THE National Insurance Commission (NIC) is optimistic that effectively implementing its Risk-Based Supervision (RBS) policy will curb malpractices in the insurance sector, especially the practice of premium reduction by some insurance companies to entice customers.
The implementation of the RBS forms part of the NIC’s continuous quest to provide a more effective monitoring regime of the financial soundness of insurance companies in the country.
The Deputy Commissioner of Insurance, Mr Michael Kofi Andoh, at an event in Accra on July 3 said his outfit would vigorously implement the RBS as malpractices persisted in the insurance industry.
“It will get to a point where two companies of the same size; one is undercutting, and one is not, we might ask the one undercutting to produce more capital than the one who is not undercutting because when you undercut, you make losses and when you make losses, it erodes your capital,” he mentioned.
He stated that such unconventional approaches to procuring business had the potential to compromise the integrity of the industry, therefore, the RBS would identify risks of insurance companies and ensure that companies that were making promises would be able to honour them.
Mr Andoh disclosed that the NIC had already begun to monitor and surveying markets to rid the industry of such practices.
“We conduct mystery shopping, we do inspections and we will punish the companies that breach regulations when it comes to our attention,” he mentioned.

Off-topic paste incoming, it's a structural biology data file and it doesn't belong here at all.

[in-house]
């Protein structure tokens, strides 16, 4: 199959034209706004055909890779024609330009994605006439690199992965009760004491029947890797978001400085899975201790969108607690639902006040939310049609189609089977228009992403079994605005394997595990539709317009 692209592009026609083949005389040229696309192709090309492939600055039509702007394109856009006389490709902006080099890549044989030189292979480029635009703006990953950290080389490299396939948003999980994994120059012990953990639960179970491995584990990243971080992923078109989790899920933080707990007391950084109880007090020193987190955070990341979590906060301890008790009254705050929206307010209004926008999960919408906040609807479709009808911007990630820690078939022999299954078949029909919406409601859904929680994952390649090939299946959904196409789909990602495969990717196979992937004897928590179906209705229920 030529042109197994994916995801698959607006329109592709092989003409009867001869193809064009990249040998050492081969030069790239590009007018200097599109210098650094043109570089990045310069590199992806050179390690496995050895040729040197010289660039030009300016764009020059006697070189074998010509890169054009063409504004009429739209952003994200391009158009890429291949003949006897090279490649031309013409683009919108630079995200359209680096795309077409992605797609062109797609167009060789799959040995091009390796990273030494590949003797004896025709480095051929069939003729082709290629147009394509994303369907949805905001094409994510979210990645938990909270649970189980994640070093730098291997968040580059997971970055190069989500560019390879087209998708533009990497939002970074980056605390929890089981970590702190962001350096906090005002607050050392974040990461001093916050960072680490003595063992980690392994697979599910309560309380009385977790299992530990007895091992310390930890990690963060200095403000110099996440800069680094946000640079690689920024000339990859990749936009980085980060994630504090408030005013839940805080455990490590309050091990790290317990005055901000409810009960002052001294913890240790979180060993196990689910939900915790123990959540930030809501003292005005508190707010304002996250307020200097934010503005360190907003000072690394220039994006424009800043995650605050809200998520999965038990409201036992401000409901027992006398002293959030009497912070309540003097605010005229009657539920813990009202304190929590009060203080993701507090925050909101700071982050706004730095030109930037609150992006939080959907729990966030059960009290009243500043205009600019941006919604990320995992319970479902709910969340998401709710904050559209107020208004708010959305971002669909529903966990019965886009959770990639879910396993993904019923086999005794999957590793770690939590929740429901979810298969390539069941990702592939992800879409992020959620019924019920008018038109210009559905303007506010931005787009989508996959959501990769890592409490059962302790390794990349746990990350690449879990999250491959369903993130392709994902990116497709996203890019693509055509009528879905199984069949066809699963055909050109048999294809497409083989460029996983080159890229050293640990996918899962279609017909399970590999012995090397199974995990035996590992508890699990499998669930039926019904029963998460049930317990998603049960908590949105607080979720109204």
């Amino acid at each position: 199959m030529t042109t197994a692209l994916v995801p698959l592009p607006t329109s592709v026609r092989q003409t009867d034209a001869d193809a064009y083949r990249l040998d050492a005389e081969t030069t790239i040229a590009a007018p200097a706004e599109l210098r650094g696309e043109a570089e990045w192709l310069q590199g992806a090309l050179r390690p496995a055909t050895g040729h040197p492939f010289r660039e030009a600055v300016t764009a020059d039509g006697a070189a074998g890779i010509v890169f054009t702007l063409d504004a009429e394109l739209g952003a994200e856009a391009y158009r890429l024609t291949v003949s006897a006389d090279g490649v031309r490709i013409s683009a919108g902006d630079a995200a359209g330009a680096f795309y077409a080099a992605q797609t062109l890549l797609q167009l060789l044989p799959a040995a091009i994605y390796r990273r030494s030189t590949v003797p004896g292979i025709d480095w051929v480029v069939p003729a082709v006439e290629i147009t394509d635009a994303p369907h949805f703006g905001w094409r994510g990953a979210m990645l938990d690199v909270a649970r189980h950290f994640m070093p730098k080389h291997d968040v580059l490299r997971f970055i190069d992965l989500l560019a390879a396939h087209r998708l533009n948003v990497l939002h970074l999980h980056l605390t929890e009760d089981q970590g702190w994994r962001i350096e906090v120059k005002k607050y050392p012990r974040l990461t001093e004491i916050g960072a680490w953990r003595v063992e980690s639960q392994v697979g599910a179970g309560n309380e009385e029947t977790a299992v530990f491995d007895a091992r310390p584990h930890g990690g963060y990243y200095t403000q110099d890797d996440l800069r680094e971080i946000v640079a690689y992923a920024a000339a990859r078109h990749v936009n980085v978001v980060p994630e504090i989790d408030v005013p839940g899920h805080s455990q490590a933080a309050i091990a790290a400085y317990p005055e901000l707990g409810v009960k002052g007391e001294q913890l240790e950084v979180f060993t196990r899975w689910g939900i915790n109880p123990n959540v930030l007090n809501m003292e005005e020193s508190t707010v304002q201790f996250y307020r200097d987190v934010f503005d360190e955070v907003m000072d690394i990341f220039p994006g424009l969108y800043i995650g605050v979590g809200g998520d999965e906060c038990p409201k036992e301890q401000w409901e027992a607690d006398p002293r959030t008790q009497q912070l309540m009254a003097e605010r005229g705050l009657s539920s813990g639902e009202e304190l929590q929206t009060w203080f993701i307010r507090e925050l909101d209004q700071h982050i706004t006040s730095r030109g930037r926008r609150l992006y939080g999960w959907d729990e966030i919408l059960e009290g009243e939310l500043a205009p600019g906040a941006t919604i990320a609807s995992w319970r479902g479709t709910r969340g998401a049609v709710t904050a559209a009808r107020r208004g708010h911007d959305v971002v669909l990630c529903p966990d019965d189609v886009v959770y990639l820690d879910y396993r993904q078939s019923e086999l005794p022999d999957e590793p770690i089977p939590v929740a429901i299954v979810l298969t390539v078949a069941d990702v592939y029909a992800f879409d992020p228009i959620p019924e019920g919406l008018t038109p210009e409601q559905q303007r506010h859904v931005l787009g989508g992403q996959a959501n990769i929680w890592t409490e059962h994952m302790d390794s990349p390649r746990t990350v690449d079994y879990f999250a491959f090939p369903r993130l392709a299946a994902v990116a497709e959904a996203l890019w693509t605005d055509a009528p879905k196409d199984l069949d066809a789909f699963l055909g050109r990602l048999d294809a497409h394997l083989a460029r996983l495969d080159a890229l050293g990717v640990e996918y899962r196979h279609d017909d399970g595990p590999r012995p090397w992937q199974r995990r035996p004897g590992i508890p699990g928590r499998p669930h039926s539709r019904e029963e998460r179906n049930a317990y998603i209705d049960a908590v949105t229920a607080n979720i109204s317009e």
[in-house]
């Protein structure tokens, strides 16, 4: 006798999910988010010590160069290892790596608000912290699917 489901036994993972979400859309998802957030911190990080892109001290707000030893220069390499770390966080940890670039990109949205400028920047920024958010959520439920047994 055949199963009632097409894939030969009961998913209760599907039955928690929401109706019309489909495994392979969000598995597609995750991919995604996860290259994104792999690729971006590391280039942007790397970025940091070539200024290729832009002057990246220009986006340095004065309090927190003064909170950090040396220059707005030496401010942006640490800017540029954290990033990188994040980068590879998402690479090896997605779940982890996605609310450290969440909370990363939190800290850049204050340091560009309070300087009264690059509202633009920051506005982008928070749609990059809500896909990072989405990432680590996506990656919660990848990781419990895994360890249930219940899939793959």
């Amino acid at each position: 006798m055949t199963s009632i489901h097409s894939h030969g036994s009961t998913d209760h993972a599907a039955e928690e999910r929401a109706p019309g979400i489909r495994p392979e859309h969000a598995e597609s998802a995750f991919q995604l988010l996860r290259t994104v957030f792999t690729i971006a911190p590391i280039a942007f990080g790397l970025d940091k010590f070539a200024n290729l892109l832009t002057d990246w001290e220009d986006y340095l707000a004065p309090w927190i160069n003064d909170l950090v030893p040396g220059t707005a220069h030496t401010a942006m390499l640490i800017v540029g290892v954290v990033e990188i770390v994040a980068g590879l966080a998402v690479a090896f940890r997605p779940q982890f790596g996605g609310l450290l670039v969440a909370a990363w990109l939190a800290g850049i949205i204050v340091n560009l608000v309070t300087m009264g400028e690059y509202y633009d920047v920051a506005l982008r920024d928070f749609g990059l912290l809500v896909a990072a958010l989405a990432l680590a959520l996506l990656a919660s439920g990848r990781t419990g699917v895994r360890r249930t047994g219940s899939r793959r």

Earlier, the NIC indicated that it had started revising its current solvency regime by introducing an early warning system that would help insurance firms to detect and prevent insolvency.
Premium undercutting according to experts, is the practice where an insurance company offers clients unrealistically low premiums in order to gain a competitive advantage although the practice is not only unethical, but criminal and could result in the revoking of a defaulting insurer’s licence.
The motive of engagement is usually to increase the business portfolio, but this invariably depletes the insurer’s reserves, making it difficult for them to honour claims.
Way to go
In reaction to the NIC’s call to trigger the RBS, the Managing Director of Glico General,
, told the GRAPHIC BUSINESS that such supervision was needed to sanitise the industry since premium undercutting persists.
He said a strict implementation of the RBS would propel insurers to desist from premium undercutting “because if you undercut and your reserves are low, the NIC will force you to recapitalise”, that means finding finances from outside the business to improve on the company’s reserves.
“Past regimes have tried to enforce it and we have had seminars to prepare for its implementation so it’s a good thing for the industry,” he noted.
The International Association of Insurance Supervisors (IAIS) developed proposals to harmonise and strengthen insurance regulations globally, notably the IAIS-revised Insurance Core Principles (ICPs), released in October 2011.
The ICPs provide a globally accepted framework for the supervision of the insurance sector and aim to increase regulatory convergence of local supervisory regimes. Among other things, the ICPs request that local supervisors introduce guidelines in terms of enterprise risk management, risk-based assessment of capital, and group-wide supervision and reporting. — GB